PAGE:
Tuesday, 26 June 2018

#EntDigi #DWX18 Dion Hinchcliffe on Digital Workplace Experience

I've seen Dion Hinchliffe present four times over the last week weeks - at London's Enterprise Digital and then Chicago's Digital Workplace Experience - all great, insight-ful sessions. Here are some notes and reflections - keep in mind that these come from four sessions, so please forgive the length of the post!

One interesting point was an acknowledgement that IT tends to be in charge of digital but is least prepared to deal with the core aspect of all of this which is the people side, especially in the digital workplace's collaboration systems. Which is why I suggest HR needs to take a leading role in digital transformation.

However, Dion also suggested that the social organisation is great but digital has to be about business outcomes and how work gets done as this designs adoption in from the start. Which I disagree on - focusing on lead outcomes vs just lag impacts provide a much greater basis for adding and creating value. The Social Organization is a core opportunity to create a digital workplace.

The platform doesn't matter that much. We have over-invested in technology which tends to become a religion. And makes it likely that we have not been designing for the employee experience. If you are implementing ERP or CRM solution you get 100% adoption from day 1. This does not happen with the digital workplace - you need usability too.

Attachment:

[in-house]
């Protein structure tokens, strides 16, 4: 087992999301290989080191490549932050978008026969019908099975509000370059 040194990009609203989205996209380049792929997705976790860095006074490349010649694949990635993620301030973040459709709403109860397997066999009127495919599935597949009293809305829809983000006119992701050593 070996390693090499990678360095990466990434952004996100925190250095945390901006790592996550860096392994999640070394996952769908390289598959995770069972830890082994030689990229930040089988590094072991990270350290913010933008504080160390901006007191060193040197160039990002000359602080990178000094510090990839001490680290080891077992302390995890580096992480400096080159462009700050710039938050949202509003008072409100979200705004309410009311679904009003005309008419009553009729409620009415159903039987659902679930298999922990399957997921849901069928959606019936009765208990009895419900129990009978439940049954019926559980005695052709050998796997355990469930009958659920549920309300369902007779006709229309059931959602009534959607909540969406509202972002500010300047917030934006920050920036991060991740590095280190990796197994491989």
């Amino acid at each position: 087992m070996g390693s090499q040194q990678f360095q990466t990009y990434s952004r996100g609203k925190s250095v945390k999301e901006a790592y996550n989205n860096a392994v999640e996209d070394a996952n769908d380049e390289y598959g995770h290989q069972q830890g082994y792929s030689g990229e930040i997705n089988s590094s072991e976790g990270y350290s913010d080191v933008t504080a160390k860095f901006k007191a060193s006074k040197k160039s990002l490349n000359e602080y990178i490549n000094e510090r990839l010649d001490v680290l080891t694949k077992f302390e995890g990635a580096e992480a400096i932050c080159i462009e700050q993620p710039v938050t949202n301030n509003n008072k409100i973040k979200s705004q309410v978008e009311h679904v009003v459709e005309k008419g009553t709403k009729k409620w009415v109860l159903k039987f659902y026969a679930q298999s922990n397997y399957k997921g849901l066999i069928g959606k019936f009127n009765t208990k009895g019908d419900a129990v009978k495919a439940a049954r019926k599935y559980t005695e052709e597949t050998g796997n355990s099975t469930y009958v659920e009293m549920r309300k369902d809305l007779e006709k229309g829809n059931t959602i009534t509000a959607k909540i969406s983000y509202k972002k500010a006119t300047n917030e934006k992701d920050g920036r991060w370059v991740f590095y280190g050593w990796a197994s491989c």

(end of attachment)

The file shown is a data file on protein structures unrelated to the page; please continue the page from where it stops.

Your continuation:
And even adoption doesn't matter that much. Any good HR officer will say 10% of the organisation delivers 90% of the benefits. Many of them do, but it's nonsense. Or if it's the case, you've got a rubbish organisation design and your organisation need to be 10% of the size and use a lot more outsourcing. But it is generally nonsense, and misses the role of social talent who help other people contribute, as well as the importance of the overall social fabric of the organisation which is so central to digital business.

It is who you have involved and what they do that matters. We try and do everything ourselves vs letting the network do the work. Yes, we need to be much better at using networks, and yes, a small number of people can be particularly significant within a network (eg Innovisor's 3% rule). But that still doesn't mean you only want 3 or 10% of people to adopt your digital platform.

Workforce engagement is the real opportunity and there is lots of evidence that technology can improve engagement. Key opportunities include getting paid, industrial scale manageability, a great environment, voice, and autonomy. However, organisations tend to focus on the technology rather than focusing on the harder factors - people, culture etc. We've learned that putting employee experience at the centre leads to success. For example Bosch have totally overhauled 25 core business practices around social networks, providing a 25% time saving.

I also liked Dion's example from Accenture where the CEO sees his main job as enabling the top 100 moments for 500 thousand workers by providing light weight experiences for them.

With this perspective, the digital workplace is leading to new ways to manage and work, such as Holocracy (although hopefully not this itself, as I explained in my own session).